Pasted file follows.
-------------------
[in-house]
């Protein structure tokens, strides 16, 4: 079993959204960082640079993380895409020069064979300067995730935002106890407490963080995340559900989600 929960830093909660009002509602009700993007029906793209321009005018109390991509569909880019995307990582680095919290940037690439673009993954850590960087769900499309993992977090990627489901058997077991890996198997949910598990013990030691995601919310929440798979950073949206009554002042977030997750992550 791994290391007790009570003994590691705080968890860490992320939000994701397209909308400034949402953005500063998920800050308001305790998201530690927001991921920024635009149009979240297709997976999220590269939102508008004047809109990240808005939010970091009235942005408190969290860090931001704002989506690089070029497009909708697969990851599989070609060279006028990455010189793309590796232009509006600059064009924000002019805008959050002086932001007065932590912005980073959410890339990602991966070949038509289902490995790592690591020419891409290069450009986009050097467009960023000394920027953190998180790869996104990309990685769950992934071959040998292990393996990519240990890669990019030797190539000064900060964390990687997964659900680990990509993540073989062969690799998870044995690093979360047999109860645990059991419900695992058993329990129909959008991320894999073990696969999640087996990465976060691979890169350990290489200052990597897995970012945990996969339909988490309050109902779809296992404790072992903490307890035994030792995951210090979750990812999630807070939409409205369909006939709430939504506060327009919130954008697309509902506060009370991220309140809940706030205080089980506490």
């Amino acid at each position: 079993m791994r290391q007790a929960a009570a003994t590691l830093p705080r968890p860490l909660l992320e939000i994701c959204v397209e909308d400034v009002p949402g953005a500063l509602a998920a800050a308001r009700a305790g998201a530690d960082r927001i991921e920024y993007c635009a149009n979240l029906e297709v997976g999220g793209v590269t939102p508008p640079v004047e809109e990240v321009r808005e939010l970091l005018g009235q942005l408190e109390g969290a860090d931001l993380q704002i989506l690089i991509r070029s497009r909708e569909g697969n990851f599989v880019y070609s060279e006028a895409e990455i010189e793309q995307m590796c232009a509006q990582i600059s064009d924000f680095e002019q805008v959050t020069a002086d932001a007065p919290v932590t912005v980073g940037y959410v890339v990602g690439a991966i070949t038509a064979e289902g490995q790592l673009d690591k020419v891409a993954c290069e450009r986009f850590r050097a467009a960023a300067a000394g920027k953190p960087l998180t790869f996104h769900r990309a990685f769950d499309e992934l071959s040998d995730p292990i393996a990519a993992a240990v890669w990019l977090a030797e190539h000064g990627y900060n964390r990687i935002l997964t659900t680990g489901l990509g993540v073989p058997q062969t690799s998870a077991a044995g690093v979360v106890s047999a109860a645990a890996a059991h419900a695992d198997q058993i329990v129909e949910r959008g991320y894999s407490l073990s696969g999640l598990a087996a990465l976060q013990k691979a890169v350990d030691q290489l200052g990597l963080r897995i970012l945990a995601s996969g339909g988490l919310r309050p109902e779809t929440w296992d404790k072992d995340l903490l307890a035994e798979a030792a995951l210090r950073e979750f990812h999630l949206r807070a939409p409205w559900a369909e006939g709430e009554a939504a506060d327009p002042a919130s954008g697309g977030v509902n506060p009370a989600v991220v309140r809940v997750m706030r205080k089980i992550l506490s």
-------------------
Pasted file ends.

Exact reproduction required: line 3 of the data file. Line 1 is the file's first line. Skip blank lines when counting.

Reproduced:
């Amino acid at each position: 079993m791994r290391q007790a929960a009570a003994t590691l830093p705080r968890p860490l909660l992320e939000i994701c959204v397209e909308d400034v009002p949402g953005a500063l509602a998920a800050a308001r009700a305790g998201a530690d960082r927001i991921e920024y993007c635009a149009n979240l029906e297709v997976g999220g793209v590269t939102p508008p640079v004047e809109e990240v321009r808005e939010l970091l005018g009235q942005l408190e109390g969290a860090d931001l993380q704002i989506l690089i991509r070029s497009r909708e569909g697969n990851f599989v880019y070609s060279e006028a895409e990455i010189e793309q995307m590796c232009a509006q990582i600059s064009d924000f680095e002019q805008v959050t020069a002086d932001a007065p919290v932590t912005v980073g940037y959410v890339v990602g690439a991966i070949t038509a064979e289902g490995q790592l673009d690591k020419v891409a993954c290069e450009r986009f850590r050097a467009a960023a300067a000394g920027k953190p960087l998180t790869f996104h769900r990309a990685f769950d499309e992934l071959s040998d995730p292990i393996a990519a993992a240990v890669w990019l977090a030797e190539h000064g990627y900060n964390r990687i935002l997964t659900t680990g489901l990509g993540v073989p058997q062969t690799s998870a077991a044995g690093v979360v106890s047999a109860a645990a890996a059991h419900a695992d198997q058993i329990v129909e949910r959008g991320y894999s407490l073990s696969g999640l598990a087996a990465l976060q013990k691979a890169v350990d030691q290489l200052g990597l963080r897995i970012l945990a995601s996969g339909g988490l919310r309050p109902e779809t929440w296992d404790k072992d995340l903490l307890a035994e798979a030792a995951l210090r950073e979750f990812h999630l949206r807070a939409p409205w559900a369909e006939g709430e009554a939504a506060d327009p002042a919130s954008g697309g977030v509902n506060p009370a989600v991220v309140r809940v997750m706030r205080k089980i992550l506490s």